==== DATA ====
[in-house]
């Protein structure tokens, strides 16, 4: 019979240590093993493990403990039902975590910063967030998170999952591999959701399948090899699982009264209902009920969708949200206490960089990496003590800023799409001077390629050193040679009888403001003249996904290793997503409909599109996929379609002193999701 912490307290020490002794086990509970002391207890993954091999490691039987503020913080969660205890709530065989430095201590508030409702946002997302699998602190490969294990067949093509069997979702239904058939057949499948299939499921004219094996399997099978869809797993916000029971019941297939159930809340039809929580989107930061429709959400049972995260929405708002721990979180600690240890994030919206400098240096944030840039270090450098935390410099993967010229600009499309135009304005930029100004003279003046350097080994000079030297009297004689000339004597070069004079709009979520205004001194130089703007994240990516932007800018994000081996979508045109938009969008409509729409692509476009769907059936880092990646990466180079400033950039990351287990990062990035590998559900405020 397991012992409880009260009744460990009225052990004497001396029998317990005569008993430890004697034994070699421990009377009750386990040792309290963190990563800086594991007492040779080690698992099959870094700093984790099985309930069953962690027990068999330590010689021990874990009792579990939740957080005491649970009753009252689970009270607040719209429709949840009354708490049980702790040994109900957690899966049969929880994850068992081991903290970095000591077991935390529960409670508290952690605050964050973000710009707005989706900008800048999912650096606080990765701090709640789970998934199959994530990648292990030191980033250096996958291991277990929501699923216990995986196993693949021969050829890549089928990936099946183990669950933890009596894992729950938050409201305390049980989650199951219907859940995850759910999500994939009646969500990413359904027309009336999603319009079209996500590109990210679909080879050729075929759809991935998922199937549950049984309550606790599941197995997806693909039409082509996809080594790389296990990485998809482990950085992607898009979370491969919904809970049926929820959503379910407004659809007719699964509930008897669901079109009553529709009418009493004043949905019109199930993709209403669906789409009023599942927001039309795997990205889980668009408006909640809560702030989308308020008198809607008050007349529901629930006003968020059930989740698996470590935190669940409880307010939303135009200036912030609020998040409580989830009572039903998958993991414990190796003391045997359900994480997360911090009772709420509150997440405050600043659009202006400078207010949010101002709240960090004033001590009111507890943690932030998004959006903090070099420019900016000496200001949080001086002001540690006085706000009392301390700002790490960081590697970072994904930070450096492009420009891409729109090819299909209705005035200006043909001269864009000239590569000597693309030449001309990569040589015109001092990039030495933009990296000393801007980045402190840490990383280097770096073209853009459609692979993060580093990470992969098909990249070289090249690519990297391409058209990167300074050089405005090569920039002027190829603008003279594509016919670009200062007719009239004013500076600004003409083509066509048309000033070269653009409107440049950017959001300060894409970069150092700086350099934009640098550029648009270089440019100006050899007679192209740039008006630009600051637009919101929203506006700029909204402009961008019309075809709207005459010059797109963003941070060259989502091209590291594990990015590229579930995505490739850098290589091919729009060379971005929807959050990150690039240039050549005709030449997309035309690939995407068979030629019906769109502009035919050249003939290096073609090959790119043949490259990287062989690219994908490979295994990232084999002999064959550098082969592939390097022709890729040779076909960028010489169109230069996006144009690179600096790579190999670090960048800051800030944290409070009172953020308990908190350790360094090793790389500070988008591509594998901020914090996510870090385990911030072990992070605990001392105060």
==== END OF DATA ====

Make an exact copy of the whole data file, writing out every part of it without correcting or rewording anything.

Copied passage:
[in-house]
């Protein structure tokens, strides 16, 4: 019979240590093993493990403990039902975590910063967030998170999952591999959701399948090899699982009264209902009920969708949200206490960089990496003590800023799409001077390629050193040679009888403001003249996904290793997503409909599109996929379609002193999701 912490307290020490002794086990509970002391207890993954091999490691039987503020913080969660205890709530065989430095201590508030409702946002997302699998602190490969294990067949093509069997979702239904058939057949499948299939499921004219094996399997099978869809797993916000029971019941297939159930809340039809929580989107930061429709959400049972995260929405708002721990979180600690240890994030919206400098240096944030840039270090450098935390410099993967010229600009499309135009304005930029100004003279003046350097080994000079030297009297004689000339004597070069004079709009979520205004001194130089703007994240990516932007800018994000081996979508045109938009969008409509729409692509476009769907059936880092990646990466180079400033950039990351287990990062990035590998559900405020 397991012992409880009260009744460990009225052990004497001396029998317990005569008993430890004697034994070699421990009377009750386990040792309290963190990563800086594991007492040779080690698992099959870094700093984790099985309930069953962690027990068999330590010689021990874990009792579990939740957080005491649970009753009252689970009270607040719209429709949840009354708490049980702790040994109900957690899966049969929880994850068992081991903290970095000591077991935390529960409670508290952690605050964050973000710009707005989706900008800048999912650096606080990765701090709640789970998934199959994530990648292990030191980033250096996958291991277990929501699923216990995986196993693949021969050829890549089928990936099946183990669950933890009596894992729950938050409201305390049980989650199951219907859940995850759910999500994939009646969500990413359904027309009336999603319009079209996500590109990210679909080879050729075929759809991935998922199937549950049984309550606790599941197995997806693909039409082509996809080594790389296990990485998809482990950085992607898009979370491969919904809970049926929820959503379910407004659809007719699964509930008897669901079109009553529709009418009493004043949905019109199930993709209403669906789409009023599942927001039309795997990205889980668009408006909640809560702030989308308020008198809607008050007349529901629930006003968020059930989740698996470590935190669940409880307010939303135009200036912030609020998040409580989830009572039903998958993991414990190796003391045997359900994480997360911090009772709420509150997440405050600043659009202006400078207010949010101002709240960090004033001590009111507890943690932030998004959006903090070099420019900016000496200001949080001086002001540690006085706000009392301390700002790490960081590697970072994904930070450096492009420009891409729109090819299909209705005035200006043909001269864009000239590569000597693309030449001309990569040589015109001092990039030495933009990296000393801007980045402190840490990383280097770096073209853009459609692979993060580093990470992969098909990249070289090249690519990297391409058209990167300074050089405005090569920039002027190829603008003279594509016919670009200062007719009239004013500076600004003409083509066509048309000033070269653009409107440049950017959001300060894409970069150092700086350099934009640098550029648009270089440019100006050899007679192209740039008006630009600051637009919101929203506006700029909204402009961008019309075809709207005459010059797109963003941070060259989502091209590291594990990015590229579930995505490739850098290589091919729009060379971005929807959050990150690039240039050549005709030449997309035309690939995407068979030629019906769109502009035919050249003939290096073609090959790119043949490259990287062989690219994908490979295994990232084999002999064959550098082969592939390097022709890729040779076909960028010489169109230069996006144009690179600096790579190999670090960048800051800030944290409070009172953020308990908190350790360094090793790389500070988008591509594998901020914090996510870090385990911030072990992070605990001392105060």